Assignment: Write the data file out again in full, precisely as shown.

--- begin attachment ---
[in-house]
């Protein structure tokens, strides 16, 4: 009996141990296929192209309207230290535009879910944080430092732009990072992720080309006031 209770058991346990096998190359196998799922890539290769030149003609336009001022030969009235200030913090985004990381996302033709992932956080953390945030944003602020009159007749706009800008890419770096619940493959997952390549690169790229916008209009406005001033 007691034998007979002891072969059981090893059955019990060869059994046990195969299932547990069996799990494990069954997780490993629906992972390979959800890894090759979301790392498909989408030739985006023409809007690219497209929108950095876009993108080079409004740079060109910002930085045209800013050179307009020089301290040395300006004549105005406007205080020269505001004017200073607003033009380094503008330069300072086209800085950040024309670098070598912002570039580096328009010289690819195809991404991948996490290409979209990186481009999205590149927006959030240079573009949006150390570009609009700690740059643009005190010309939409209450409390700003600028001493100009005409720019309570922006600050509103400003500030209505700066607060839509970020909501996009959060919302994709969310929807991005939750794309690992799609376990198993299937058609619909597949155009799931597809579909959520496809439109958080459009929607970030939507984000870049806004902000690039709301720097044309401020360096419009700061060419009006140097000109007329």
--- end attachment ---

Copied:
[in-house]
């Protein structure tokens, strides 16, 4: 009996141990296929192209309207230290535009879910944080430092732009990072992720080309006031 209770058991346990096998190359196998799922890539290769030149003609336009001022030969009235200030913090985004990381996302033709992932956080953390945030944003602020009159007749706009800008890419770096619940493959997952390549690169790229916008209009406005001033 007691034998007979002891072969059981090893059955019990060869059994046990195969299932547990069996799990494990069954997780490993629906992972390979959800890894090759979301790392498909989408030739985006023409809007690219497209929108950095876009993108080079409004740079060109910002930085045209800013050179307009020089301290040395300006004549105005406007205080020269505001004017200073607003033009380094503008330069300072086209800085950040024309670098070598912002570039580096328009010289690819195809991404991948996490290409979209990186481009999205590149927006959030240079573009949006150390570009609009700690740059643009005190010309939409209450409390700003600028001493100009005409720019309570922006600050509103400003500030209505700066607060839509970020909501996009959060919302994709969310929807991005939750794309690992799609376990198993299937058609619909597949155009799931597809579909959520496809439109958080459009929607970030939507984000870049806004902000690039709301720097044309401020360096419009700061060419009006140097000109007329």